A current D.C.-based staffer who is slated to move as part of the relocation plan said employees are not getting enough information from BLM, telling E&E News the situation is "sad and frustrating" for most employees.
Plan ‘weakens the BLM’
As part of the effort in D.C., the Public Lands Foundation today purchased a full-page ad in Politico titled "Congress: Stop Secretary Bernhardt from dismantling the Bureau of Land Management."
"Recently, political appointees in the Department of the Interior have taken steps to dismantle the agency by sending its top leaders and senior specialists to scattered locations in the West, with no public or employee input," the text of the ad states. "This plan only weakens the BLM and its ability to manage the public lands for all Americans. Without a seat at the table in Washington, D.C., public lands will be on the menu."
The ad lists other groups opposed to the plan, including the Conservation Lands Foundation, National Parks Conservation Association and the Wilderness Society.
The House Natural Resources Committee has organized a news conference scheduled for tomorrow to address the planned move. Grijalva and Rep. Deb Haaland (D-N.M.) are expected to join Abbey and Bisson at the event.
Grijalva has already requested that the Government Accountability Office investigate "the planning of and motivation for" the move (Greenwire, Nov. 14). GAO has agreed to undertake that investigation, Grijalva’s office said.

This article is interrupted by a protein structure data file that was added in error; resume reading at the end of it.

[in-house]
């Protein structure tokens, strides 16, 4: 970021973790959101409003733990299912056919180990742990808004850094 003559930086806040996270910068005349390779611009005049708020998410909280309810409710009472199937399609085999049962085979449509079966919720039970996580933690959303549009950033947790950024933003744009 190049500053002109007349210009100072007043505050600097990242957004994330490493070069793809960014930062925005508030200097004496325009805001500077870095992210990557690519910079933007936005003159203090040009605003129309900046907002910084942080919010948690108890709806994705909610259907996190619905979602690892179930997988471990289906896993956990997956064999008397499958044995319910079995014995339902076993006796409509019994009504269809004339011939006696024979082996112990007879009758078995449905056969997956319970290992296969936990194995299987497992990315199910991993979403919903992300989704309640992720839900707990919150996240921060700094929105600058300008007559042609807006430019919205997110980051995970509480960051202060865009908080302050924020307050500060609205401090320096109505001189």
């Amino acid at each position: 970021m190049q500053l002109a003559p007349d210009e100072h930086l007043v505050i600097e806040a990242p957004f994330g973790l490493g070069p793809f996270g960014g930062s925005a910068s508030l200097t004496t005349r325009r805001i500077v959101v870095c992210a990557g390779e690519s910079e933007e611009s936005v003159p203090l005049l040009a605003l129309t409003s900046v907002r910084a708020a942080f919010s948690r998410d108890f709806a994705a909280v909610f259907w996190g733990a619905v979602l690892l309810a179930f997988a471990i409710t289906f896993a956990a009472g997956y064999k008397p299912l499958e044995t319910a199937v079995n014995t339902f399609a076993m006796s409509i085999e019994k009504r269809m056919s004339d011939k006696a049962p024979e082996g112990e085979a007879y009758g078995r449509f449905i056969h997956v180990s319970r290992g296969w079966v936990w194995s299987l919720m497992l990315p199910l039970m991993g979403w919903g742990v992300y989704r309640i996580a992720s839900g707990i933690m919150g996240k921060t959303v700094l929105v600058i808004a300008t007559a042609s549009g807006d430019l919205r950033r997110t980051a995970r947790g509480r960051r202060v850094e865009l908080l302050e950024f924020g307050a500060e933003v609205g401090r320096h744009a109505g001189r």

"The forced removal of BLM employees from their homes and places of work isn’t just unprofessional — it’s destructive and cruel," Grijalva said in a statement advancing tomorrow’s news conference. "This level of mismanagement and mistreatment, and the stonewalling this Committee has faced in trying to get answers about it, is unacceptable, and BLM needs to cooperate fully and transparently with GAO’s investigation or explain its failure to do so."
The BLM statement today did not specifically address tomorrow’s press event but did take on Grijalva’s stated concern that the Trump administration has not shared enough detailed information on the move with congressional leaders.
"The BLM relocation is moving ahead and we have cooperated with Congress at all points," it said. "Also, Secretary Bernhardt has offered to have regular meetings with the Committee Chairs on this issue, an offer that is still awaiting a response."
Reporter Michael Doyle contributed.